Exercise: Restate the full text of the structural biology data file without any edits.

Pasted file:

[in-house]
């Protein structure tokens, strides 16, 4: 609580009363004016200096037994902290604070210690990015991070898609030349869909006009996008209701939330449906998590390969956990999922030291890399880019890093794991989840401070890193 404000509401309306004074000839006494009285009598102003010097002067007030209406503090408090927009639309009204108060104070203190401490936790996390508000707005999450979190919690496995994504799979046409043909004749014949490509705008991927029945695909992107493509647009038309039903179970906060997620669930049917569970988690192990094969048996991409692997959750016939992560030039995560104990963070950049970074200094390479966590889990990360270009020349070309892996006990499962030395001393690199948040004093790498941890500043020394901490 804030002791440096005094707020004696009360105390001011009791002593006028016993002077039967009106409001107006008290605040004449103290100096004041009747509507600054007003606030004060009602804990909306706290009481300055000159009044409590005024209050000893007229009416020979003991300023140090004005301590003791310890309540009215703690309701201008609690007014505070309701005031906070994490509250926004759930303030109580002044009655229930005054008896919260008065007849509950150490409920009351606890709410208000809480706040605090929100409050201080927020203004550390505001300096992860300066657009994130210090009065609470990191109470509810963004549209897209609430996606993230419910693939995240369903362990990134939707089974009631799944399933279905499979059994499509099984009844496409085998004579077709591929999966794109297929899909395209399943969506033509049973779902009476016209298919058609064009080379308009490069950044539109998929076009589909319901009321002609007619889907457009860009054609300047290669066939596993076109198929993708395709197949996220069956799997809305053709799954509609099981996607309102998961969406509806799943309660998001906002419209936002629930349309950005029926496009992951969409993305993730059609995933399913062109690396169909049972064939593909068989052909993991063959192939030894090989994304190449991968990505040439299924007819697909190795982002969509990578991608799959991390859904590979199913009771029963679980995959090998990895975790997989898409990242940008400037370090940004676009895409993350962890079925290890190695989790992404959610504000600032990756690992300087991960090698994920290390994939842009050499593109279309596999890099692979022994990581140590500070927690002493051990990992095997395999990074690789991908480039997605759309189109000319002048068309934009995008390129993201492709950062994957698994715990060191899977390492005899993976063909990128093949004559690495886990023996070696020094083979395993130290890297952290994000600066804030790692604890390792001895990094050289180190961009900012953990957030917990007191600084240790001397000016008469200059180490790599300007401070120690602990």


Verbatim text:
[in-house]
């Protein structure tokens, strides 16, 4: 609580009363004016200096037994902290604070210690990015991070898609030349869909006009996008209701939330449906998590390969956990999922030291890399880019890093794991989840401070890193 404000509401309306004074000839006494009285009598102003010097002067007030209406503090408090927009639309009204108060104070203190401490936790996390508000707005999450979190919690496995994504799979046409043909004749014949490509705008991927029945695909992107493509647009038309039903179970906060997620669930049917569970988690192990094969048996991409692997959750016939992560030039995560104990963070950049970074200094390479966590889990990360270009020349070309892996006990499962030395001393690199948040004093790498941890500043020394901490 804030002791440096005094707020004696009360105390001011009791002593006028016993002077039967009106409001107006008290605040004449103290100096004041009747509507600054007003606030004060009602804990909306706290009481300055000159009044409590005024209050000893007229009416020979003991300023140090004005301590003791310890309540009215703690309701201008609690007014505070309701005031906070994490509250926004759930303030109580002044009655229930005054008896919260008065007849509950150490409920009351606890709410208000809480706040605090929100409050201080927020203004550390505001300096992860300066657009994130210090009065609470990191109470509810963004549209897209609430996606993230419910693939995240369903362990990134939707089974009631799944399933279905499979059994499509099984009844496409085998004579077709591929999966794109297929899909395209399943969506033509049973779902009476016209298919058609064009080379308009490069950044539109998929076009589909319901009321002609007619889907457009860009054609300047290669066939596993076109198929993708395709197949996220069956799997809305053709799954509609099981996607309102998961969406509806799943309660998001906002419209936002629930349309950005029926496009992951969409993305993730059609995933399913062109690396169909049972064939593909068989052909993991063959192939030894090989994304190449991968990505040439299924007819697909190795982002969509990578991608799959991390859904590979199913009771029963679980995959090998990895975790997989898409990242940008400037370090940004676009895409993350962890079925290890190695989790992404959610504000600032990756690992300087991960090698994920290390994939842009050499593109279309596999890099692979022994990581140590500070927690002493051990990992095997395999990074690789991908480039997605759309189109000319002048068309934009995008390129993201492709950062994957698994715990060191899977390492005899993976063909990128093949004559690495886990023996070696020094083979395993130290890297952290994000600066804030790692604890390792001895990094050289180190961009900012953990957030917990007191600084240790001397000016008469200059180490790599300007401070120690602990």